- How do you wash your scrubber sleeves?
- Do you use detergent?
- How do you dry them?
- Can I wash scrubber sleeves together with the surgical towels??
Thank you very much!
Throw 'em in with the towels. Cheap detergent & not alot at that. I hang-dry, never machine dry, although this is debate-able with other users. I don’t like fluff
So what is the debate with machine drying?
Not really related to the topic but I thought I would throw out a tip while we are talking about strip washers.
We all know that eventually one of the ends wear out. The t-bar punches through the end of the washer and then its time to buy a new one. If you want to get a few extra mile out of that washer sew the ends with fishing line. I know it sounds cheap but it works pretty well. I usually will sew the ends just when the wearing is noticeable, before the hole gets too big.
My stripwashers are microfiber and if they get to hot it can be detrimental to the fibers. I never machine dry my stripwashers or microfiber towels.
[B]In the machine with towels. With micros if lightly soiled, with terry towels if heavily soiled.[/B]
[B]Very little for micro’s and scrubbers.[/B]
[B]In the dryer with the towels[/B]
[B]Don’t use surgical towels.[/B]
Thank you very much!
[B]Your welcome. Good Luck![/B]
Small point - I throw mine in the washing machine like everyone else but why bother drying them ?. I just put them back in the bucket ready for use the next day.
Machine drying creates static with the heat transfer, you will also find it picks up other fibers left in the machine which will at some point be left on the window. You will see the difference if you shake out towels which have been machine dried or hung dry.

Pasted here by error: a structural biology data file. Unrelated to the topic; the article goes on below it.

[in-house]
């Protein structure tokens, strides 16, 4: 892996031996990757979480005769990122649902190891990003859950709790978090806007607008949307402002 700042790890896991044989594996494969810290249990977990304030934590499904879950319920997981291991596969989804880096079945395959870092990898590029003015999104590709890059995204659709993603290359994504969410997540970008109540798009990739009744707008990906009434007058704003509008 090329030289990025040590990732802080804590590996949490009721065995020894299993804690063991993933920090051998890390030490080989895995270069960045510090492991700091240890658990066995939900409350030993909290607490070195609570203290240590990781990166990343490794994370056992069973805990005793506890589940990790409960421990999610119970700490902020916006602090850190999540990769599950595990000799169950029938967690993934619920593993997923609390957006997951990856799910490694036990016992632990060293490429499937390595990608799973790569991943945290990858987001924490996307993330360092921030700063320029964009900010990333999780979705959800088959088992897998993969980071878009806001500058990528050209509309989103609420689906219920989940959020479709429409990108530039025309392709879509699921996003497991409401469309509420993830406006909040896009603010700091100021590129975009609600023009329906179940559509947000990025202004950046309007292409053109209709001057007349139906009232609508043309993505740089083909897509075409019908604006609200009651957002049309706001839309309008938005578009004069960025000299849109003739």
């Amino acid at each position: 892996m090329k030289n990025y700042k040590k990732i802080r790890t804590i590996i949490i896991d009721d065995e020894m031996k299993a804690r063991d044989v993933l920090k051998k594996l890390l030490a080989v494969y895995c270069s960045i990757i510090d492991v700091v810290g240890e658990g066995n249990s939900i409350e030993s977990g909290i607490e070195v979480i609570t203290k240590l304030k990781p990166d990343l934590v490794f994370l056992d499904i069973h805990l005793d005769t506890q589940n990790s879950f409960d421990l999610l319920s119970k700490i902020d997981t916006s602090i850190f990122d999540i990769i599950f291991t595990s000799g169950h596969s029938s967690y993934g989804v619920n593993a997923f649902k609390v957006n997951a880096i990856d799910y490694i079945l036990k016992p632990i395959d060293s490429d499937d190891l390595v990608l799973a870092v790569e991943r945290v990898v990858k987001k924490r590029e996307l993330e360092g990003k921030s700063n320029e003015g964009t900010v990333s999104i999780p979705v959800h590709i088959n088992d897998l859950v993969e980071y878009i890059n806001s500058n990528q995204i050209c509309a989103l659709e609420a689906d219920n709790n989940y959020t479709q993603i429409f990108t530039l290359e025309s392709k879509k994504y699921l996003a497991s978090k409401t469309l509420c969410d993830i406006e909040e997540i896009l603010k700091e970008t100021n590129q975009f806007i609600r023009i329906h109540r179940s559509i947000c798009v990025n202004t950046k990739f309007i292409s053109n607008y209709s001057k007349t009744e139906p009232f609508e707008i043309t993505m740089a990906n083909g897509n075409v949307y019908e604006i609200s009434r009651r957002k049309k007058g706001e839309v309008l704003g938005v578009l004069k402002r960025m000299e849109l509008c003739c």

Since the purpose of washing is to remove all debris, not just to make them look clean, I’m a fan of hang dry.
I also believe that the washing process does something to the weave of whatever towel you use. It seems to bind the fibers together more, making them smoother over the course of there life (heat transfer by machine drying will shrink the fibers together), which in turn makes them less useful for the purpose of picking up moisture or grime.
Microfibers seem pretty useless after a few washes as all the thousands of velcro pick-up fibers are squashed, flattened or woven together. A new microfiber is as good as a scrim, but after the first wash, seems to loose it’s ability.
With the old flax type scrim, the fiber was really course - very similar to sack cloth, so we had to boil them & rough them up a few times before they became useful. Todays scrim is slightly different, I don’t believe they use flax anymore & their life is reduced slightly. But using them out of the packet is possible, but I prefer to wash them first because of factory mites & left over fiber from the creation process.
You’d think a towel is a towel, but I also think the way you prepare your cleaning cloth is a time saver & creates less problems on the job. You have all probably seen a mark on the window, gone over it with your finger in cloth & left a smear that was even worse - I found this was created by lint within the cloth or picked up by static by machine washing.
—well that’s my theory
This is also a good topic. I wanted to put sponge on the end of my T-bar to stop the ends going. But since my glove of choice is the porcupine, its a very tight fit anyways. I find the Unger T-bar has enough play to do that, but I’m quite annoyed that I go through so many Ettore porcupine sleeves.
I usually cut up the old covers & make 6"ers. Pulex do a decent T-bar in this size.
where is the scrim actually made and is scrim used for clothes ??? i picture somewhere in the backwoods
and is sackcloth the same cloth ?